“Police departments hiring immigrants as officers,” USA Today reported Sunday. “[S]ome [departments] are allowing immigrants who are legally in the country to wear the badge. From Hawaii to Vermont, agencies are allowing green-card holders and legal immigrants with work permits to join their ranks.”
To paraphrase Bill Clinton, that depends on what the meaning of the term “legal” is.
“Some, like the Chicago and Hawaii police departments, allow any immigrant with a work authorization from U.S. Citizenship and Immigration Services to become an officer,” the story explains. “That means people in the country on temporary visas or are applying for green cards can join.”
While some apologist for the policy, like Ali Noorani, executive director of the National Immigration Forum, which advocates for “a pathway to citizenship for those who are here illegally,” dismiss security concerns as a “straw man” argument, Mark Krikorian, director of the Center for Immigration Studies, warns that standards for ensuring that are far from assured. And while he is unconcerned “with green-card holders … because they’ve made a long-term commitment to the country and have undergone extensive background checks … he worries about the security risks associated with allowing any immigrant with a work permit to become an officer, especially considering that the Obama administration has given hundreds of thousands of undocumented immigrants work permits.”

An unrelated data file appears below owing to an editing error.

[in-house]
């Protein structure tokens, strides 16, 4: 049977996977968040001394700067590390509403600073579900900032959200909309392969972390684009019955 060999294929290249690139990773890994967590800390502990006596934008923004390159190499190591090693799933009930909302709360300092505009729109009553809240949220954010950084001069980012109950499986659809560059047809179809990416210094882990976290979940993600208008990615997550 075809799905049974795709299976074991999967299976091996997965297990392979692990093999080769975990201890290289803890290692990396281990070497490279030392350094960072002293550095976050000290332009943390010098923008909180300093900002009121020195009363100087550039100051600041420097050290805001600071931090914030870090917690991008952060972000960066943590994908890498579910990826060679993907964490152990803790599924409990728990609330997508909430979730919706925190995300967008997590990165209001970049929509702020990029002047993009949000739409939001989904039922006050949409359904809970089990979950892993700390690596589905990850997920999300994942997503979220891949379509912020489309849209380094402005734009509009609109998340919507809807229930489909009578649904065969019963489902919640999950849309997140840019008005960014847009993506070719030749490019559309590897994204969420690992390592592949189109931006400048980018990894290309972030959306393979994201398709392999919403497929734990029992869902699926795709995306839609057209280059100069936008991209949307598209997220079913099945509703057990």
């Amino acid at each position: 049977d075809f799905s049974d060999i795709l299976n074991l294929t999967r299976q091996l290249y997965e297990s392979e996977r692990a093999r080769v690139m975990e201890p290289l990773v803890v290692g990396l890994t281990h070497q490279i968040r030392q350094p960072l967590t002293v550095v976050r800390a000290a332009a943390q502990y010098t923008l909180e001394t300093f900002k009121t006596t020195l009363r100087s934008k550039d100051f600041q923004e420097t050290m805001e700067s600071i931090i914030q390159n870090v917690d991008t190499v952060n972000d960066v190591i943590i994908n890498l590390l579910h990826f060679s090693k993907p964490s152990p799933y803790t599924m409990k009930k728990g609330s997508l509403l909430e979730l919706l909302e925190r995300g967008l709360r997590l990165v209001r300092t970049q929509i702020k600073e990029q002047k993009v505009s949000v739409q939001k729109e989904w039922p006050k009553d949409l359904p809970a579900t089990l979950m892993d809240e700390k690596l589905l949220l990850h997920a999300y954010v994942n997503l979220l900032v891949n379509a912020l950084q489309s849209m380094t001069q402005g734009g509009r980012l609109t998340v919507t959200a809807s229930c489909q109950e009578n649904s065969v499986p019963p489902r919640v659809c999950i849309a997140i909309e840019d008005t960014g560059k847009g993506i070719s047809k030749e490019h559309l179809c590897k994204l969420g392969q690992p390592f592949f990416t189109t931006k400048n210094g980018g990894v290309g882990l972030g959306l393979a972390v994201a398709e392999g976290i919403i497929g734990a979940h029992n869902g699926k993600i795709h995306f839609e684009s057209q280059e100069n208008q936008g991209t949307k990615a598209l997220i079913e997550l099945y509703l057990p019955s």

It’s more than that, which Krikorian’s own organization has documented. A lot more, if a CIS study published in February is accurate.
“More than 2.2 million work permits were issued over this time period [2009 to 2014] to illegal aliens or aliens unqualified for admission,” director of policy studies Jessica Vaughn elaborated. “Nearly all of these (2.1 million) were illegal aliens who crossed the border illegally (Entered Without Inspection). Inexplicably, 2,860 work permits were issued to aliens who were denied asylum, were suspected of using fraudulent documents, were stowaways, or were refused at a port of entry.”
The need for transparent oversight and accountability under such circumstances must include assurances that all officers deployed are versed and committed to the Bill of Rights, required in the oath to the Constitution mandated by Article. VI. That further includes an understanding of a duty to reject unlawful orders, the core purpose behind Oath Keepers, and a legitimate concern Americans should have regarding all officers.
With increased militarization of police, and with “[m]any cities … reducing the minimum standards to attract candidates,” a primary concern leaders sworn “to secure the Blessings of Liberty” ought to guard against is the presence of de facto foreign troops enforcing gun bans and disarming Americans on U.S. soil.
It’s fair to ask if this is what the Framers really had in mind when they recognized what was “necessary to the security of a free State.”